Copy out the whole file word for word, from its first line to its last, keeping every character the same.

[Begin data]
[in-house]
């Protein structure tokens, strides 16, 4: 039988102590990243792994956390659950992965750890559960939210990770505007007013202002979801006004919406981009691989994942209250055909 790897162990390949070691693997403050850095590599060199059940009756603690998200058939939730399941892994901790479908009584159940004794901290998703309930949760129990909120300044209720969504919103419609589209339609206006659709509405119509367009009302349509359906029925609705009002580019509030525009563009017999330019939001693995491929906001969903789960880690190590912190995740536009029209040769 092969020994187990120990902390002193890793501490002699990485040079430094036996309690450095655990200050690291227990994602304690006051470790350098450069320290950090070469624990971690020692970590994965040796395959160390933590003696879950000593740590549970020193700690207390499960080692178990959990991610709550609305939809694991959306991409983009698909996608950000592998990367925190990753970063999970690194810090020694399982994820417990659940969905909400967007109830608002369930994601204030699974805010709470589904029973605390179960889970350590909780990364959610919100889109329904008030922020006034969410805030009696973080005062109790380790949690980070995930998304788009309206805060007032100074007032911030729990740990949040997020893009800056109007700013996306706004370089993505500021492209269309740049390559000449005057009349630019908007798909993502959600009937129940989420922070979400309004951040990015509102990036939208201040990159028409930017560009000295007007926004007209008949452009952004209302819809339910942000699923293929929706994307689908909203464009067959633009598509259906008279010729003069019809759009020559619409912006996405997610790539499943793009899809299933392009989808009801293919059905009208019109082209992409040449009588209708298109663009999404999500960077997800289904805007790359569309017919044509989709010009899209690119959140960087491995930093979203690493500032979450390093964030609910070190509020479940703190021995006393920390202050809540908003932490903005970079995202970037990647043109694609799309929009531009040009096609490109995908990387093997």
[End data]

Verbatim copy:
[in-house]
């Protein structure tokens, strides 16, 4: 039988102590990243792994956390659950992965750890559960939210990770505007007013202002979801006004919406981009691989994942209250055909 790897162990390949070691693997403050850095590599060199059940009756603690998200058939939730399941892994901790479908009584159940004794901290998703309930949760129990909120300044209720969504919103419609589209339609206006659709509405119509367009009302349509359906029925609705009002580019509030525009563009017999330019939001693995491929906001969903789960880690190590912190995740536009029209040769 092969020994187990120990902390002193890793501490002699990485040079430094036996309690450095655990200050690291227990994602304690006051470790350098450069320290950090070469624990971690020692970590994965040796395959160390933590003696879950000593740590549970020193700690207390499960080692178990959990991610709550609305939809694991959306991409983009698909996608950000592998990367925190990753970063999970690194810090020694399982994820417990659940969905909400967007109830608002369930994601204030699974805010709470589904029973605390179960889970350590909780990364959610919100889109329904008030922020006034969410805030009696973080005062109790380790949690980070995930998304788009309206805060007032100074007032911030729990740990949040997020893009800056109007700013996306706004370089993505500021492209269309740049390559000449005057009349630019908007798909993502959600009937129940989420922070979400309004951040990015509102990036939208201040990159028409930017560009000295007007926004007209008949452009952004209302819809339910942000699923293929929706994307689908909203464009067959633009598509259906008279010729003069019809759009020559619409912006996405997610790539499943793009899809299933392009989808009801293919059905009208019109082209992409040449009588209708298109663009999404999500960077997800289904805007790359569309017919044509989709010009899209690119959140960087491995930093979203690493500032979450390093964030609910070190509020479940703190021995006393920390202050809540908003932490903005970079995202970037990647043109694609799309929009531009040009096609490109995908990387093997």